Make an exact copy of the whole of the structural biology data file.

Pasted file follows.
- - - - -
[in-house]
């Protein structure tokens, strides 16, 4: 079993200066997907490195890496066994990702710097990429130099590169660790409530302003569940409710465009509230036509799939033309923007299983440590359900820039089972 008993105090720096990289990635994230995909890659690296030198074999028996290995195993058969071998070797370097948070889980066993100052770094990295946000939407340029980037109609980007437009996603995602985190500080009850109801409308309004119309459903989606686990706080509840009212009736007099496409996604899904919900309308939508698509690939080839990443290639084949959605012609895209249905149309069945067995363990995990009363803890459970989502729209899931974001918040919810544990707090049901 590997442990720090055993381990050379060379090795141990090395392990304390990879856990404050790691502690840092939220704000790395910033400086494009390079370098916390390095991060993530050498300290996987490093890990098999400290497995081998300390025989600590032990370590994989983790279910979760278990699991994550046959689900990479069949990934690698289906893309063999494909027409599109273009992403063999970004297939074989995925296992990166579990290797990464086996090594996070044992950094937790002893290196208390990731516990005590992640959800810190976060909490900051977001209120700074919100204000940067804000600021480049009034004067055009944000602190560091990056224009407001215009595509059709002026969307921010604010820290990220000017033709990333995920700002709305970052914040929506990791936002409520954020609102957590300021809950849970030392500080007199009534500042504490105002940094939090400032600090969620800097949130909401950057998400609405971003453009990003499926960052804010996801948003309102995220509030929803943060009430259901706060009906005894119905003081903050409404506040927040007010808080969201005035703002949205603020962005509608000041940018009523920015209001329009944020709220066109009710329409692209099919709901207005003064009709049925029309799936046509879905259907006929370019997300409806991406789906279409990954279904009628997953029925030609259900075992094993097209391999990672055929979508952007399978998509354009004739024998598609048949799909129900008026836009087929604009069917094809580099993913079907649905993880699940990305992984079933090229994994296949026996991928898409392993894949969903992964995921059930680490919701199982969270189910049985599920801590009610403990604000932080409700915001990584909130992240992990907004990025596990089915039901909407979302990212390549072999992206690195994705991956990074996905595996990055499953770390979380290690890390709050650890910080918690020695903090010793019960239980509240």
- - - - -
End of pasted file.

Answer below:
[in-house]
């Protein structure tokens, strides 16, 4: 079993200066997907490195890496066994990702710097990429130099590169660790409530302003569940409710465009509230036509799939033309923007299983440590359900820039089972 008993105090720096990289990635994230995909890659690296030198074999028996290995195993058969071998070797370097948070889980066993100052770094990295946000939407340029980037109609980007437009996603995602985190500080009850109801409308309004119309459903989606686990706080509840009212009736007099496409996604899904919900309308939508698509690939080839990443290639084949959605012609895209249905149309069945067995363990995990009363803890459970989502729209899931974001918040919810544990707090049901 590997442990720090055993381990050379060379090795141990090395392990304390990879856990404050790691502690840092939220704000790395910033400086494009390079370098916390390095991060993530050498300290996987490093890990098999400290497995081998300390025989600590032990370590994989983790279910979760278990699991994550046959689900990479069949990934690698289906893309063999494909027409599109273009992403063999970004297939074989995925296992990166579990290797990464086996090594996070044992950094937790002893290196208390990731516990005590992640959800810190976060909490900051977001209120700074919100204000940067804000600021480049009034004067055009944000602190560091990056224009407001215009595509059709002026969307921010604010820290990220000017033709990333995920700002709305970052914040929506990791936002409520954020609102957590300021809950849970030392500080007199009534500042504490105002940094939090400032600090969620800097949130909401950057998400609405971003453009990003499926960052804010996801948003309102995220509030929803943060009430259901706060009906005894119905003081903050409404506040927040007010808080969201005035703002949205603020962005509608000041940018009523920015209001329009944020709220066109009710329409692209099919709901207005003064009709049925029309799936046509879905259907006929370019997300409806991406789906279409990954279904009628997953029925030609259900075992094993097209391999990672055929979508952007399978998509354009004739024998598609048949799909129900008026836009087929604009069917094809580099993913079907649905993880699940990305992984079933090229994994296949026996991928898409392993894949969903992964995921059930680490919701199982969270189910049985599920801590009610403990604000932080409700915001990584909130992240992990907004990025596990089915039901909407979302990212390549072999992206690195994705991956990074996905595996990055499953770390979380290690890390709050650890910080918690020695903090010793019960239980509240």